Seven candidates seeking to become Michigan’s next governor are crisscrossing the state in hopes of gaining the support of undecided voters in Tuesday’s primary election.
Five Republicans and two Democrats are on the campaign trail Sunday, and each of them spoke live on WWJ Newsradio 950 about why voters should elect them.
Republicans seeking to become governor are Oakland County Sheriff Mike Bouchard, Attorney General Mike Cox, state Sen. Tom George, U.S. Rep. Pete Hoekstra and Ann Arbor businessman Rick Snyder.
“I’m the only candidate on either side that doesn’t just have a plan, but has a plan and a record of actually doing those things. I was a leader in the Senate when we changed Michigan from one of the worst states in America to grow a company, we were a billion dollars in deficit. When I left the Senate we had a billion dollars surplus and we were ranked one of the top three states for jobs,” said Bouchard.
“People know that they can count on me whether it’s standing up against Asian carp, against the Obama care, cutting taxes and saying no to the sales tax. I’m the only person who’s took a stand on that, and I think voters will reward bold leadership,” said Cox.
“I’m a doctor. I was a hospice physician for five years and I would never lie to a patient. You have to tell patients the truth, even if it’s uncomfortable. And the truth is the state is nearly insolvent and the first order of the day has to be very difficult cuts in order to stabilize it, not tax cuts, but spending cuts or the state will not be able to pay its bills,” said George.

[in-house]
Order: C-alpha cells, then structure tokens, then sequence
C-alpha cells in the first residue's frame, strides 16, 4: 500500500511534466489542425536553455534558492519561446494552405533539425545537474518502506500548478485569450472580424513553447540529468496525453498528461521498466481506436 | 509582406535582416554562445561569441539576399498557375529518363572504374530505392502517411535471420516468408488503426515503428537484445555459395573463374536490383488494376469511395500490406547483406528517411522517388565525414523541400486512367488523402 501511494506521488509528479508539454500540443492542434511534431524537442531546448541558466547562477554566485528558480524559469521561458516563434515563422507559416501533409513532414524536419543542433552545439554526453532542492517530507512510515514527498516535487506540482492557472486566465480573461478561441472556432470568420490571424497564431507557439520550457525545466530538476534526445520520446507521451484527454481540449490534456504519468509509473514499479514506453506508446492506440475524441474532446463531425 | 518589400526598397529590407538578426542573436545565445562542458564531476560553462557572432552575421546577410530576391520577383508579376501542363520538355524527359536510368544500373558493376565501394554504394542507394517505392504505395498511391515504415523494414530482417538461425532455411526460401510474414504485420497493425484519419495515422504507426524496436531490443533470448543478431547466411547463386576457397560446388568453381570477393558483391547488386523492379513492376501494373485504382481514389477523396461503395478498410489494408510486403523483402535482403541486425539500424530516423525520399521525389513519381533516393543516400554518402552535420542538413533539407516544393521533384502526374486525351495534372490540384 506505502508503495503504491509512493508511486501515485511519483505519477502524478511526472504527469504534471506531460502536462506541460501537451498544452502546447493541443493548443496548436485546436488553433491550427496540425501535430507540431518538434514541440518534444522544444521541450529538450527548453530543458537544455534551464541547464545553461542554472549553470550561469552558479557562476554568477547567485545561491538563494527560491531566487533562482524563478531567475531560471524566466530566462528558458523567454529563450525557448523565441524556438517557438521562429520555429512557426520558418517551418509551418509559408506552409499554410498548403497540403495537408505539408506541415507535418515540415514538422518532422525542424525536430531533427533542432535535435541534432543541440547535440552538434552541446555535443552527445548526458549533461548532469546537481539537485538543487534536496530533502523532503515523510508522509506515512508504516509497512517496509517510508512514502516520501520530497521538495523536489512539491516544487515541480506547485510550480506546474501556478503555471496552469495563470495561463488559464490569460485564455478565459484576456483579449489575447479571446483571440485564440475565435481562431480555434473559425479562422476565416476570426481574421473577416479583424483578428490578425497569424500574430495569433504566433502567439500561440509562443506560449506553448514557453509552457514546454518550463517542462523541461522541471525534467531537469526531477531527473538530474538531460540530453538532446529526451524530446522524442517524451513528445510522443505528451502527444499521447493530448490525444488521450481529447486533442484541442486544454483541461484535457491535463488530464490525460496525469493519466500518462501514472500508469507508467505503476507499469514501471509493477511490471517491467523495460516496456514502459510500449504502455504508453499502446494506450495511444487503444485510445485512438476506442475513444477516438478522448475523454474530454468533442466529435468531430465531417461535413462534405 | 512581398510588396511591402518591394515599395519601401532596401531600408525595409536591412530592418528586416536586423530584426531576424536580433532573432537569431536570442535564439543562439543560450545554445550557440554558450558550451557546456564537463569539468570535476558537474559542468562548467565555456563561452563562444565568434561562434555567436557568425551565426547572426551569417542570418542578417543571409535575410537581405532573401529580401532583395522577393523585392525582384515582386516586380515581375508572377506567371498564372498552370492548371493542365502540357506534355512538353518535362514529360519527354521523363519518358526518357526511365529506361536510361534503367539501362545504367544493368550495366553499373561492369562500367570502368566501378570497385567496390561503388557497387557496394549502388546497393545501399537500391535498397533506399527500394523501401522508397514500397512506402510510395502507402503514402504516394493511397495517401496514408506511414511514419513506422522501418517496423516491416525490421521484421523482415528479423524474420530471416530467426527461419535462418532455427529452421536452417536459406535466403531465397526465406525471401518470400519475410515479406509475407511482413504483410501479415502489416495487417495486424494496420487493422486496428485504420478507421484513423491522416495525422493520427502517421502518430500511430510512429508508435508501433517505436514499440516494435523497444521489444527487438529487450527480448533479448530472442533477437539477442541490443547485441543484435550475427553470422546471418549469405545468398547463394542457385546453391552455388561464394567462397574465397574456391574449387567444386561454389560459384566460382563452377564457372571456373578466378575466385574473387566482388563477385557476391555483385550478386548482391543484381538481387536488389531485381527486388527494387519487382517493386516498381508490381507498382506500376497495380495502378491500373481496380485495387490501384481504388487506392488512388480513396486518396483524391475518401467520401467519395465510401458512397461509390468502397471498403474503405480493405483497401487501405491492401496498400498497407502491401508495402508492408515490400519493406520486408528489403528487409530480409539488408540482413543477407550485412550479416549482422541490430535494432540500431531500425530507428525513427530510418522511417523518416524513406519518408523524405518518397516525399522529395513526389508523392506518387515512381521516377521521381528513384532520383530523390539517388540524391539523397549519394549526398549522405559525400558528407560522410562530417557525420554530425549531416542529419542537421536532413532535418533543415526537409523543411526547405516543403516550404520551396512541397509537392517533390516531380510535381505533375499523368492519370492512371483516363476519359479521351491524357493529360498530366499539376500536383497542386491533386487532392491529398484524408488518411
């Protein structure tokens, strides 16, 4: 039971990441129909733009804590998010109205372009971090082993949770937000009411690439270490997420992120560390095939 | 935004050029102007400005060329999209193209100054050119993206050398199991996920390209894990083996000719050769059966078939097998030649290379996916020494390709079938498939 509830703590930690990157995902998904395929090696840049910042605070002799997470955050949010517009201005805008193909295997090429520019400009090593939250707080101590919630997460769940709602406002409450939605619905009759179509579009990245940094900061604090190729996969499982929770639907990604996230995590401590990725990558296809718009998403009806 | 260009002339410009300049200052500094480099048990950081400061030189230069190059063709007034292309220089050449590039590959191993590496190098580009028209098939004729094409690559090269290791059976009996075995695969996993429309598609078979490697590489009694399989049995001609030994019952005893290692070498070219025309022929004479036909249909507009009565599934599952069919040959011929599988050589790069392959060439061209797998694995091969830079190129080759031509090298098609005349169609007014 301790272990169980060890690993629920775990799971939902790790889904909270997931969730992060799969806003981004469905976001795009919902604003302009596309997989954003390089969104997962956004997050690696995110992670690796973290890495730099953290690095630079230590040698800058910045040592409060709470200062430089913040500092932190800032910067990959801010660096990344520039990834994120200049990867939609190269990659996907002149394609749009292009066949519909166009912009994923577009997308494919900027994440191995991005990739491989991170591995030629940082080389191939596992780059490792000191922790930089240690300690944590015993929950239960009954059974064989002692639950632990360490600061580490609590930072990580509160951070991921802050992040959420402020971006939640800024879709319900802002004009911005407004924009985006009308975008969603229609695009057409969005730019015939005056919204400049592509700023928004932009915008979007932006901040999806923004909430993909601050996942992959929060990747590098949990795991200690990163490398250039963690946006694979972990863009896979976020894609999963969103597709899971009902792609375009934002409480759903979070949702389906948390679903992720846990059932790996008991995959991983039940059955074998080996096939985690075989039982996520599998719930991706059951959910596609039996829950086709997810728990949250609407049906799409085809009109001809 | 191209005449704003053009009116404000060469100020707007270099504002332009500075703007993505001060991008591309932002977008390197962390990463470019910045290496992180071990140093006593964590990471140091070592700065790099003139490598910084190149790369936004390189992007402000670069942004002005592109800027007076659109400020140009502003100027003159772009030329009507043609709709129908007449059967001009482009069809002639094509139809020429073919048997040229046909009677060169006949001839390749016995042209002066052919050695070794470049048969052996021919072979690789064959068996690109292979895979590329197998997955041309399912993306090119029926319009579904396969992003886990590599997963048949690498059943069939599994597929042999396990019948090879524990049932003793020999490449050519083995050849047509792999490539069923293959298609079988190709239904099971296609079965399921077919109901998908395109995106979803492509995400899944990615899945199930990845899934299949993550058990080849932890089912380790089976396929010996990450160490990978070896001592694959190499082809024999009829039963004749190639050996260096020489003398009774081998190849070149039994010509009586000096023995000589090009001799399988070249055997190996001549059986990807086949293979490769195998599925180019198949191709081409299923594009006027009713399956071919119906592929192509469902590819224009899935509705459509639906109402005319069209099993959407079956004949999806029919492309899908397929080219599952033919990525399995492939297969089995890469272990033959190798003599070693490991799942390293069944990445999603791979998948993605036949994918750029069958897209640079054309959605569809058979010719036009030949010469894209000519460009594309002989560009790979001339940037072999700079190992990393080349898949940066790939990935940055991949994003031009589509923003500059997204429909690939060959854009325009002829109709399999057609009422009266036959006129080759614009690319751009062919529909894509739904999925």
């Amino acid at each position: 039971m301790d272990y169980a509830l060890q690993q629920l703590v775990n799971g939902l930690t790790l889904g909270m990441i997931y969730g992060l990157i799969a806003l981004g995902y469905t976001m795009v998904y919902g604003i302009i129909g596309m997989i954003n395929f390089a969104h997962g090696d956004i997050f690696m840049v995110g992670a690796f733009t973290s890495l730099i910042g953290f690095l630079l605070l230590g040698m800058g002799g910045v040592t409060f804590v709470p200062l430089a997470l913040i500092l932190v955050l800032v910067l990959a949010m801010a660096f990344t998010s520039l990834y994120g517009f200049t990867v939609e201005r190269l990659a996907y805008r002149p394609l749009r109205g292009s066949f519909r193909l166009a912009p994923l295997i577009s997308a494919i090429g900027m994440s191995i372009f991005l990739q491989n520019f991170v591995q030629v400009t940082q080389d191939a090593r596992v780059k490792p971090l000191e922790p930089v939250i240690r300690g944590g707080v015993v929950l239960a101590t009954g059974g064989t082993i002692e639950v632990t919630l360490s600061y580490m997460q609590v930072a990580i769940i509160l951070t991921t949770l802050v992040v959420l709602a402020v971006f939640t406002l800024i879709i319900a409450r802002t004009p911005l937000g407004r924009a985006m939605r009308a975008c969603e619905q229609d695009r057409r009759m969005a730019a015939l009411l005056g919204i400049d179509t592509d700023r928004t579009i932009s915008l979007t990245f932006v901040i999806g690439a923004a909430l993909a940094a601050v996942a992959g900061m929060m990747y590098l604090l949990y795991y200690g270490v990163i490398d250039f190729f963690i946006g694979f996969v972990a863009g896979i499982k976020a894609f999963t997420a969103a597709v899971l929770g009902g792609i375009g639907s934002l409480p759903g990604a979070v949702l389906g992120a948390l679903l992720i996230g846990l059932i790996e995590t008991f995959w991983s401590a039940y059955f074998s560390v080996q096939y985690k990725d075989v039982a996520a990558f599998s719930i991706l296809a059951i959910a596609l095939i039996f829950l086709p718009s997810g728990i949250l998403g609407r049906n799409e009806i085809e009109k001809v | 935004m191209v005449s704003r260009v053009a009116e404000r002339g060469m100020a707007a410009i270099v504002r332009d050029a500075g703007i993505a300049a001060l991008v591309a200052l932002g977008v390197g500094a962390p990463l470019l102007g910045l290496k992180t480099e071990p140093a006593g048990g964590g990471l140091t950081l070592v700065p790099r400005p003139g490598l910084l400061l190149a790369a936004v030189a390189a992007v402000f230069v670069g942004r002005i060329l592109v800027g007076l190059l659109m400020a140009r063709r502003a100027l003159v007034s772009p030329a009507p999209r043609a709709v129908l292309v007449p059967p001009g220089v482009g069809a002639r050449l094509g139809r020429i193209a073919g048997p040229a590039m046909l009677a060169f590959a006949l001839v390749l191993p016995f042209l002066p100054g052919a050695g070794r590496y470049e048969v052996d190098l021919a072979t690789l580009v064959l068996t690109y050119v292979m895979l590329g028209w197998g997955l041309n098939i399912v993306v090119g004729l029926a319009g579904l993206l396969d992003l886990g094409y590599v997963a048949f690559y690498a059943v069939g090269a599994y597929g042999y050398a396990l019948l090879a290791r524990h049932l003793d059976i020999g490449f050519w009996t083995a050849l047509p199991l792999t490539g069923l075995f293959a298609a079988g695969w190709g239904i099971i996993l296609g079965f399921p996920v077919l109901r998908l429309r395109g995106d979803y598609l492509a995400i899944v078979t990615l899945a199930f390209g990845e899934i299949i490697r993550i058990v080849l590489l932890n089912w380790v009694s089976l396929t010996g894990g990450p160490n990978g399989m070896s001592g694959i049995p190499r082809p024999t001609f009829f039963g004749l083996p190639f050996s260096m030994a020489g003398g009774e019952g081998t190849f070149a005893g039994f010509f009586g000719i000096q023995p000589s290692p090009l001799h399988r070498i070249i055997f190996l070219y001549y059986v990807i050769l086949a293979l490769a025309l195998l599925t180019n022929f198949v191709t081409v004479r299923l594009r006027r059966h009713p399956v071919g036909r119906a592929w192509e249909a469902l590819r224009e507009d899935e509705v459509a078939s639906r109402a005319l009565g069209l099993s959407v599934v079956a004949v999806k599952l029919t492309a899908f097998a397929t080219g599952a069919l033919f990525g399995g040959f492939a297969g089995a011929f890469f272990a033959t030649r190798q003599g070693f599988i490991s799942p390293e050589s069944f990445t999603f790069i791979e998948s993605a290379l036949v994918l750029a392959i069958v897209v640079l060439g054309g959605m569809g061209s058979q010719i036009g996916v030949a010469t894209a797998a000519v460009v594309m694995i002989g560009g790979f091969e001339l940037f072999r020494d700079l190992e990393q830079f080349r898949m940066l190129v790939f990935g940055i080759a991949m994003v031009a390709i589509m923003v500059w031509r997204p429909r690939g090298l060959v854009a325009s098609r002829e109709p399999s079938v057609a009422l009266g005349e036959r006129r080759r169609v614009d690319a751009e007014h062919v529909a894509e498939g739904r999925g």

“It’s not only the experience in Congress that makes me an ideal candidate to be the governor. Forty-percent of Michigan’s budget comes directly from the federal government. But the combination of experience in Washington, combined with my 15 years at Herman Miller, a Fortune 500 company, provides me with a leadership background to go into Lansing and make a difference, get some things done,” said Hoekstra.
“The nice part about my candidacy, it’s about Michiganders winning together. Because we’ve been polarized far too much in the state with too much of a win, lose attitude. And it’s about bringing us together to win together. So while I’m doing great with the Republican base, to a degree Independents and Democrats want to join me not because of labels but because I’m saying smart common sense things, let’s just get going. Because that’s the kind of culture we need to create for the future of our state,” said Snyder.
Democrats in the race are Lansing Mayor Virg Bernero and House Speaker Andy Dillon.
“I’m on the ground floor, where the people are. I’ve made it work in the city of Lansing, and I can make it work as governor. I have that executive experience and I’m on the people’s side. I’m not the corporate, button-down, blow-dried candidate, I’m a little rough around the edges. I’m down where the people are and I can get the job done,” said Bernero.
“I have 20 years of private sector experience, ten working for or with several businesses. I’ve got five years now in Lansing. I will hit the ground running. We’ve got a detailed plan,” said Dillon.
Democratic Gov. Jennifer Granholm can’t seek re-election this year because of Michigan’s term limits law.
(Copyright 2010 WWJ Radio. All Rights Reserved. AP contributed to this report.)